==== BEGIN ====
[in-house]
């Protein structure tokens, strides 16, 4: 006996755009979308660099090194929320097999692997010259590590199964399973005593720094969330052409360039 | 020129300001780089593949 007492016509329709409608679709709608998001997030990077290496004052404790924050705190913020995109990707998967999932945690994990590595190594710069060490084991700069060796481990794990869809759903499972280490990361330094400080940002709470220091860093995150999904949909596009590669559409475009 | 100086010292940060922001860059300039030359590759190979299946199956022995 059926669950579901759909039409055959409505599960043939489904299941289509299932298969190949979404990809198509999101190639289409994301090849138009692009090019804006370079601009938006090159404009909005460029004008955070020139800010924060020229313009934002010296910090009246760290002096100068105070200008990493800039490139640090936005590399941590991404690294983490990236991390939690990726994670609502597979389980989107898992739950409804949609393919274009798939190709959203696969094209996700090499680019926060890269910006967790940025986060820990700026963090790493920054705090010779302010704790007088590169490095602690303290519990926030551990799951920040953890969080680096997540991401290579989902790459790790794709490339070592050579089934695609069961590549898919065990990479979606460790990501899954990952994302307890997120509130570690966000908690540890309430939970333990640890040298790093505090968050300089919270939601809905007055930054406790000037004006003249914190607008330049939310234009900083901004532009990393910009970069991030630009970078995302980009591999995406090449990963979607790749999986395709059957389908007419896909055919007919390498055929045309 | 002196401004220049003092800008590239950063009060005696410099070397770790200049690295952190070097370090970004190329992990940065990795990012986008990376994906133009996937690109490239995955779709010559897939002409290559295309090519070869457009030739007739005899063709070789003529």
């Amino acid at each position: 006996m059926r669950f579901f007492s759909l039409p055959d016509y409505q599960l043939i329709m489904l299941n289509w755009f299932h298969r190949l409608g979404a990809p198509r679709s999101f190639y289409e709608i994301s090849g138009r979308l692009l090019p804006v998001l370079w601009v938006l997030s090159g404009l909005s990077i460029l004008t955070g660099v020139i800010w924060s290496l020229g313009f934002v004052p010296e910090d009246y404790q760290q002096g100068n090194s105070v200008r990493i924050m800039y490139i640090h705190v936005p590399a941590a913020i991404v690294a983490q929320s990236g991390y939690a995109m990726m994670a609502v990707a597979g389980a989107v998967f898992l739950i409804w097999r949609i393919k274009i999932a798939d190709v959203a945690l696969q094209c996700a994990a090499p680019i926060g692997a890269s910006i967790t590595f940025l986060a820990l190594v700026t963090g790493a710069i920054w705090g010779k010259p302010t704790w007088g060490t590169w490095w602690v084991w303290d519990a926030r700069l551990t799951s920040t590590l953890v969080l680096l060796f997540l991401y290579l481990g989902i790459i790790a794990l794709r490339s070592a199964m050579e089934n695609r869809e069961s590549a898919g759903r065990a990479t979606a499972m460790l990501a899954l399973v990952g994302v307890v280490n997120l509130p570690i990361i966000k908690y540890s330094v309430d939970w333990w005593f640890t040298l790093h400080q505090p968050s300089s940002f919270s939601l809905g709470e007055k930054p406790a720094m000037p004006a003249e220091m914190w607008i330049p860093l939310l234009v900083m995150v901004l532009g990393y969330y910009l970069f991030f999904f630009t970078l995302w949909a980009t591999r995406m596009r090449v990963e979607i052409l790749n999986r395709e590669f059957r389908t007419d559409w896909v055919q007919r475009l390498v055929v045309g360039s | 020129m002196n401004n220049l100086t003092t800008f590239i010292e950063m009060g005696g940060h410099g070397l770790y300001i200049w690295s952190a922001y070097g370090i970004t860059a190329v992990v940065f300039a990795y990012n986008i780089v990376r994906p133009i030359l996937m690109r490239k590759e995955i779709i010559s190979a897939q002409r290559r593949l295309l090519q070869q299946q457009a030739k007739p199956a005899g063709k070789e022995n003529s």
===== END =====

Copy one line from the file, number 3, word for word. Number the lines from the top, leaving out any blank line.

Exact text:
């Amino acid at each position: 006996m059926r669950f579901f007492s759909l039409p055959d016509y409505q599960l043939i329709m489904l299941n289509w755009f299932h298969r190949l409608g979404a990809p198509r679709s999101f190639y289409e709608i994301s090849g138009r979308l692009l090019p804006v998001l370079w601009v938006l997030s090159g404009l909005s990077i460029l004008t955070g660099v020139i800010w924060s290496l020229g313009f934002v004052p010296e910090d009246y404790q760290q002096g100068n090194s105070v200008r990493i924050m800039y490139i640090h705190v936005p590399a941590a913020i991404v690294a983490q929320s990236g991390y939690a995109m990726m994670a609502v990707a597979g389980a989107v998967f898992l739950i409804w097999r949609i393919k274009i999932a798939d190709v959203a945690l696969q094209c996700a994990a090499p680019i926060g692997a890269s910006i967790t590595f940025l986060a820990l190594v700026t963090g790493a710069i920054w705090g010779k010259p302010t704790w007088g060490t590169w490095w602690v084991w303290d519990a926030r700069l551990t799951s920040t590590l953890v969080l680096l060796f997540l991401y290579l481990g989902i790459i790790a794990l794709r490339s070592a199964m050579e089934n695609r869809e069961s590549a898919g759903r065990a990479t979606a499972m460790l990501a899954l399973v990952g994302v307890v280490n997120l509130p570690i990361i966000k908690y540890s330094v309430d939970w333990w005593f640890t040298l790093h400080q505090p968050s300089s940002f919270s939601l809905g709470e007055k930054p406790a720094m000037p004006a003249e220091m914190w607008i330049p860093l939310l234009v900083m995150v901004l532009g990393y969330y910009l970069f991030f999904f630009t970078l995302w949909a980009t591999r995406m596009r090449v990963e979607i052409l790749n999986r395709e590669f059957r389908t007419d559409w896909v055919q007919r475009l390498v055929v045309g360039s | 020129m002196n401004n220049l100086t003092t800008f590239i010292e950063m009060g005696g940060h410099g070397l770790y300001i200049w690295s952190a922001y070097g370090i970004t860059a190329v992990v940065f300039a990795y990012n986008i780089v990376r994906p133009i030359l996937m690109r490239k590759e995955i779709i010559s190979a897939q002409r290559r593949l295309l090519q070869q299946q457009a030739k007739p199956a005899g063709k070789e022995n003529s």